Hurricane Irma victims: Hardship and loan relief available

Good news: the Internal Revenue Service (IRS) announced that 401(k) plans and similar defined contribution (DC) employer-sponsored retirement plans can make loans and hardship distributions to victims of Hurricane Irma and members of their families. Similar relief was provided to victims of Hurricane Harvey. Plans will be allowed to make loans and hardship distributions before they are formally amended to provide for these features. This relief applies to 401(a), 403(a), 403(b), and certain 457(b) plans. Defined benefit (DB) plans and money purchase plans cannot make hardship distributions unless they contain either employee contributions that are separately accounted for or rollover amounts.

Loans and hardship distributions will provide the financial resources needed to those suffering in the wake of the hurricanes. Announcement 2017-13 states that both current and former employees are able to take loans or hardship distributions if their principal residences on September 4, 2017, were located in the Florida counties identified for individual assistance by the Federal Emergency Management Agency (FEMA) because of the devastation caused by Hurricane Irma, or whose places of employment were located in one of these counties on that applicable date, or whose lineal ascendant or descendant, dependent, or spouse had principal residences or places of employment in these counties on that date.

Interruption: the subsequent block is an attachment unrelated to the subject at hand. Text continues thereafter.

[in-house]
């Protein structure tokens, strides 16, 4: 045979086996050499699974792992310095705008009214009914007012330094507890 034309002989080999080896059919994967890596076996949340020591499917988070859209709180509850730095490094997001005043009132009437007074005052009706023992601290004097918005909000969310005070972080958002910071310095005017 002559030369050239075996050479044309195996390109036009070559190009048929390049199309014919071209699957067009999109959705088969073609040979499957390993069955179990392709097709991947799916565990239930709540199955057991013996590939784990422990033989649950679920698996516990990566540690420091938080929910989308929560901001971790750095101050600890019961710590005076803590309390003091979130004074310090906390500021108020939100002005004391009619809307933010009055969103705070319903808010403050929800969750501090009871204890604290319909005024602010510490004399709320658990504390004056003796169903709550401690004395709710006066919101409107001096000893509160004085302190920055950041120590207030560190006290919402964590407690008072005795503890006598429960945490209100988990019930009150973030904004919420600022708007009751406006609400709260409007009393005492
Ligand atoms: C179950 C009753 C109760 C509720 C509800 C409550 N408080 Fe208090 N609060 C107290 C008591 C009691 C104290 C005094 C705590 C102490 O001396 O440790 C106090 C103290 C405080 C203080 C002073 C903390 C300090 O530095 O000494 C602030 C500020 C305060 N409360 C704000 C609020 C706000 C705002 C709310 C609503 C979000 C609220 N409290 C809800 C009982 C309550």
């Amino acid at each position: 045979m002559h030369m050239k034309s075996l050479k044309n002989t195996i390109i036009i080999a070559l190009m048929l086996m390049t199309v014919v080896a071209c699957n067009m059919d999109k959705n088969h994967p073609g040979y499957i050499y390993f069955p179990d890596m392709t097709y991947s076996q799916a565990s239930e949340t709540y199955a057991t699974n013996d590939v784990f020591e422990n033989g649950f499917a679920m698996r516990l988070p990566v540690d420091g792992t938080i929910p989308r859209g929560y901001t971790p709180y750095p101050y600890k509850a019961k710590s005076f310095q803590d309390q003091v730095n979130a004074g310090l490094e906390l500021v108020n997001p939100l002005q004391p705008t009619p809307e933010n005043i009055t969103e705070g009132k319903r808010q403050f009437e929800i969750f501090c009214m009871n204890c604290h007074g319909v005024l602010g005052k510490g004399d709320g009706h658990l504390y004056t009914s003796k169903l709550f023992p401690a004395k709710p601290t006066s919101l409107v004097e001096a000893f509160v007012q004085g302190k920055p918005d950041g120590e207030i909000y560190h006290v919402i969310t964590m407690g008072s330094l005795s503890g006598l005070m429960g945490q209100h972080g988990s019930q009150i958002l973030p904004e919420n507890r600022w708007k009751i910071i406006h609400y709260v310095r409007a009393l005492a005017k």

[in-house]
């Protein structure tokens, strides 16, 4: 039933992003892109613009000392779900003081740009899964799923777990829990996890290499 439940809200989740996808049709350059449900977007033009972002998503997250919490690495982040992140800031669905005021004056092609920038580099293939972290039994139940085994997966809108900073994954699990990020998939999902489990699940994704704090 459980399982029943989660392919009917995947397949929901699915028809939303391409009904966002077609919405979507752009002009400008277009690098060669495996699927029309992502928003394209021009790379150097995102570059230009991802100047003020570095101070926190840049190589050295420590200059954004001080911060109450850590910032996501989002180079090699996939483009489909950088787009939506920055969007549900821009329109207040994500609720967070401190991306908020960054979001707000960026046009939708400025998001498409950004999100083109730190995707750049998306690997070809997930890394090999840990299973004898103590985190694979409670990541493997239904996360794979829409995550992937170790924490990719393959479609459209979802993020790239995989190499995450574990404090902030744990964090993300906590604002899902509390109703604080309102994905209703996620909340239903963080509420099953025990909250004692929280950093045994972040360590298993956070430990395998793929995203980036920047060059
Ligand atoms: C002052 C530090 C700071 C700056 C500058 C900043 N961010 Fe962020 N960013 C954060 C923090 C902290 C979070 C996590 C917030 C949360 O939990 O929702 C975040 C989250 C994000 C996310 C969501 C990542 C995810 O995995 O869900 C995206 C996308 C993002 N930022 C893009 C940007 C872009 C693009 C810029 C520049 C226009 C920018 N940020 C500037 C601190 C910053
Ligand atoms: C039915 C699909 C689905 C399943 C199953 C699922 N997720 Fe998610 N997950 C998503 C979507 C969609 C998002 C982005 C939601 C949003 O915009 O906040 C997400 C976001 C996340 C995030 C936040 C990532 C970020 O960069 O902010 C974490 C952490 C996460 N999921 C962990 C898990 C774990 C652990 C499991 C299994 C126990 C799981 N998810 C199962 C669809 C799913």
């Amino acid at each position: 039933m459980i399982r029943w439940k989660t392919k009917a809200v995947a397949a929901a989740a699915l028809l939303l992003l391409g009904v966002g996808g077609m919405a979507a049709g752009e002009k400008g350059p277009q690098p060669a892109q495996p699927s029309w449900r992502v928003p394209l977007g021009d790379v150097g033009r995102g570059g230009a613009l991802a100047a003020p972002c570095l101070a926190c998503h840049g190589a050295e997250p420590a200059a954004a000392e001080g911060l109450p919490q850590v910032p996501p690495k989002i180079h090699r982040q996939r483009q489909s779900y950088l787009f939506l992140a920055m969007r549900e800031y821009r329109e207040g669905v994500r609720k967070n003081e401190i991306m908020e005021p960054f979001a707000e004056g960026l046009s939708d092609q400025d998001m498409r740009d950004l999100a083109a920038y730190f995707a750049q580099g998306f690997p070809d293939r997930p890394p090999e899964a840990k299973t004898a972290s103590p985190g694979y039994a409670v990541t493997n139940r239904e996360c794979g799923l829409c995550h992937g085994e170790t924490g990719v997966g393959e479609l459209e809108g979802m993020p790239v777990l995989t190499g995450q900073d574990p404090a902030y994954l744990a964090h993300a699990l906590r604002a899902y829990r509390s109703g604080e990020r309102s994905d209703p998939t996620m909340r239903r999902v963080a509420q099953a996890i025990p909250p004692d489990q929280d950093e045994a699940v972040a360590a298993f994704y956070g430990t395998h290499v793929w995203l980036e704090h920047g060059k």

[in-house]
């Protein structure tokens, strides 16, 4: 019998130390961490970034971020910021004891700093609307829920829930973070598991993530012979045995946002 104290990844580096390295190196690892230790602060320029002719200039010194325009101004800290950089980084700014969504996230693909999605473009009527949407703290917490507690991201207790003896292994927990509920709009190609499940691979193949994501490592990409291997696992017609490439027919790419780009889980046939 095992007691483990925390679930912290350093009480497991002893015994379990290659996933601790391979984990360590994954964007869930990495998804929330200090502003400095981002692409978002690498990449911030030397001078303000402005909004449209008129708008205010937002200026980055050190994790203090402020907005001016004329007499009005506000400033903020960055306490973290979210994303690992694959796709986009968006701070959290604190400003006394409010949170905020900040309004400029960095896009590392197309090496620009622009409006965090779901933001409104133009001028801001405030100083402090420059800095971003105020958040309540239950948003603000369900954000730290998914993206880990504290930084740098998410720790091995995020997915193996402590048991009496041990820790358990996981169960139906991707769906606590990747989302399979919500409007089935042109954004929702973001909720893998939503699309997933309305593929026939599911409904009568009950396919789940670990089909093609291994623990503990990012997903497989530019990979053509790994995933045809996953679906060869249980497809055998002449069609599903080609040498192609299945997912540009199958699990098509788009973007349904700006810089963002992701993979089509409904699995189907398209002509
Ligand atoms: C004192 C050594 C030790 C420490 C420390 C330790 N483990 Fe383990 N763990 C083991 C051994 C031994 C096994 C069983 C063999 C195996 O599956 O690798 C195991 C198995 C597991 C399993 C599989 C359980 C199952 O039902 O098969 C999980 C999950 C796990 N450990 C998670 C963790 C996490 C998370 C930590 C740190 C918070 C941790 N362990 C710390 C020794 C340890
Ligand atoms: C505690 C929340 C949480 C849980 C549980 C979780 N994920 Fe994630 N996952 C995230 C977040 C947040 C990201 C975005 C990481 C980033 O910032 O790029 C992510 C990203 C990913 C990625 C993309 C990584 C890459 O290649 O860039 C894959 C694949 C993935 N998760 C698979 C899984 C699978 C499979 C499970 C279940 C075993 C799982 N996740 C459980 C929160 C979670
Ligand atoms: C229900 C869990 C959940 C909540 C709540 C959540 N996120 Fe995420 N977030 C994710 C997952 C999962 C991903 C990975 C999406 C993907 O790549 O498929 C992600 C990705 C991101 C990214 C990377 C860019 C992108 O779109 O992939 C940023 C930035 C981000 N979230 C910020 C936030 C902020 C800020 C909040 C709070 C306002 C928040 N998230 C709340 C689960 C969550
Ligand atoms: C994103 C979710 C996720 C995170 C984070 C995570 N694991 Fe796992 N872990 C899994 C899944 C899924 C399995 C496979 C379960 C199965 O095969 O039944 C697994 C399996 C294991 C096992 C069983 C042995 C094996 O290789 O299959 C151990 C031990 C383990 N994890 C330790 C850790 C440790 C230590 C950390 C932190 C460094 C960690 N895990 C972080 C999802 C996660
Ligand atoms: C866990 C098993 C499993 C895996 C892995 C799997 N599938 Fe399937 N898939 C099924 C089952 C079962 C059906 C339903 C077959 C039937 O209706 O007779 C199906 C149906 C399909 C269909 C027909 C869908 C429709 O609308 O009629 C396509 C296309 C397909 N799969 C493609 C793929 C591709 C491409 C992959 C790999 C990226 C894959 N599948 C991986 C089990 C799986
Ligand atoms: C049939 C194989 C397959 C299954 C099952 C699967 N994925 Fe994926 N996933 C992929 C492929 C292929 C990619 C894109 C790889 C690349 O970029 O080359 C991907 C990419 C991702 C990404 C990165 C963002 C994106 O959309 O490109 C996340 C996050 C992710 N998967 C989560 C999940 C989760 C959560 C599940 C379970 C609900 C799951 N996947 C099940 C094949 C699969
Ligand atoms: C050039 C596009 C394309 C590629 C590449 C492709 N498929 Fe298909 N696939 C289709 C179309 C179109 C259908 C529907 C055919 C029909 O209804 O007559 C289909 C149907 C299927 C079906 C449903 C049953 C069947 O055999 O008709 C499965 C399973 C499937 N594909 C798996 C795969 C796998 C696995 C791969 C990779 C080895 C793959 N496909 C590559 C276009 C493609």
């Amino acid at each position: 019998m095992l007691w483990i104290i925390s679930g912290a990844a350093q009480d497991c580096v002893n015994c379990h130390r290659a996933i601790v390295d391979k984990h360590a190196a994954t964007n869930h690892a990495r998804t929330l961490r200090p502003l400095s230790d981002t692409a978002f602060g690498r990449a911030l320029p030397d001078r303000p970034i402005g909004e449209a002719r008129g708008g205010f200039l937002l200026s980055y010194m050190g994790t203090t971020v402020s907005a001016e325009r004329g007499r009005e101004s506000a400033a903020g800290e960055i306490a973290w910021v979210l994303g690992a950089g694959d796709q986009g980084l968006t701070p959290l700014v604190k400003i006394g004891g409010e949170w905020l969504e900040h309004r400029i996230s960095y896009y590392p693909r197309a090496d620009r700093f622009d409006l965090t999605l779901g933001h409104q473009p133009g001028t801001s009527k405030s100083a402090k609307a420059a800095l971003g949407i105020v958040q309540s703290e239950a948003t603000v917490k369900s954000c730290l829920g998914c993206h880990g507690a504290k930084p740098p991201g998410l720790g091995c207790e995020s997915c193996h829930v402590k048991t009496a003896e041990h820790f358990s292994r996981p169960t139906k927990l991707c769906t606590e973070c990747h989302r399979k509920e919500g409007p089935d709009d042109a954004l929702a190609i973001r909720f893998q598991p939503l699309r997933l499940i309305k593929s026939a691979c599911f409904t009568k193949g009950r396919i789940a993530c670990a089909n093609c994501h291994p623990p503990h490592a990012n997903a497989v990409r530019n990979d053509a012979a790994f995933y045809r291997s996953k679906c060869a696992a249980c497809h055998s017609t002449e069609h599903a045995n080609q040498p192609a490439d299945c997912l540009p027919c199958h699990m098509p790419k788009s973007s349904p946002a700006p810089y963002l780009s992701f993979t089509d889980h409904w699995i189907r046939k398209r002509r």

Plans can ignore the reasons that normally apply to hardship distributions, thus allowing the funds to be used, for example, for food and shelter. If a qualified plan requires certain documentation before a distribution is made, the plan can relax this requirement and still be considered qualified. The amount available for a hardship distribution is still limited to the maximum amount available under the IRS Code. In addition, there are no post-distribution contribution restrictions required as there normally are in plans, if the distribution is being made for hurricane relief. Employees still have to pay income taxes on hardship distributions and may have to pay the 10% early penalty tax. Loans, if not repaid, but rather defaulted, become taxable income to the participant.

There is a window of time in which employees can take advantage of this relief. The distributions must be taken from a qualified plan on or after September 4, 2017, but no later than January 31, 2018. Employers need to amend their retirement plans to provide for loans or hardship distributions generally by December 31, 2018.

Why this relief is important does not need debating, but the significant impact it may have on retirement plans and employee retirement accounts remains to be seen. It is challenging for employees to save money and, with an unforeseeable emergency in front of them, employees will turn to where they have most if not all of their savings. Employees may also stop saving for the future indefinitely because of their need for current income to survive now. All of this can’t help but compromise their future retirements.

Leave a Reply